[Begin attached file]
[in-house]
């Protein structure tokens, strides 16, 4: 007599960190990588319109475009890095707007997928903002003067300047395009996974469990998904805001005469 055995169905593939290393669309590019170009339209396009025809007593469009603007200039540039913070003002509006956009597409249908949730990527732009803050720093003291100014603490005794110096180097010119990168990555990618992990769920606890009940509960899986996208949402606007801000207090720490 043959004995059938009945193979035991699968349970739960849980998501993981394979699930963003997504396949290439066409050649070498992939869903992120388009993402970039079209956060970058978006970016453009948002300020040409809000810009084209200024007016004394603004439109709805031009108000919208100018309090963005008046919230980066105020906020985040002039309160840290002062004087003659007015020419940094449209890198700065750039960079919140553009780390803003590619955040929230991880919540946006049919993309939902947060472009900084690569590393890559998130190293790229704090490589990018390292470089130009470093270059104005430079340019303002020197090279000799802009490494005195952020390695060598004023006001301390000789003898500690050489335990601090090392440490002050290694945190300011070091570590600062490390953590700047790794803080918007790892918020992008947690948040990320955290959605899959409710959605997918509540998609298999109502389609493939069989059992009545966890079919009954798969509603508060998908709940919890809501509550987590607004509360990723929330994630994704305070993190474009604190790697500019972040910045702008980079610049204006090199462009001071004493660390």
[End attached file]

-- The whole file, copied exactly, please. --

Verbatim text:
[in-house]
């Protein structure tokens, strides 16, 4: 007599960190990588319109475009890095707007997928903002003067300047395009996974469990998904805001005469 055995169905593939290393669309590019170009339209396009025809007593469009603007200039540039913070003002509006956009597409249908949730990527732009803050720093003291100014603490005794110096180097010119990168990555990618992990769920606890009940509960899986996208949402606007801000207090720490 043959004995059938009945193979035991699968349970739960849980998501993981394979699930963003997504396949290439066409050649070498992939869903992120388009993402970039079209956060970058978006970016453009948002300020040409809000810009084209200024007016004394603004439109709805031009108000919208100018309090963005008046919230980066105020906020985040002039309160840290002062004087003659007015020419940094449209890198700065750039960079919140553009780390803003590619955040929230991880919540946006049919993309939902947060472009900084690569590393890559998130190293790229704090490589990018390292470089130009470093270059104005430079340019303002020197090279000799802009490494005195952020390695060598004023006001301390000789003898500690050489335990601090090392440490002050290694945190300011070091570590600062490390953590700047790794803080918007790892918020992008947690948040990320955290959605899959409710959605997918509540998609298999109502389609493939069989059992009545966890079919009954798969509603508060998908709940919890809501509550987590607004509360990723929330994630994704305070993190474009604190790697500019972040910045702008980079610049204006090199462009001071004493660390």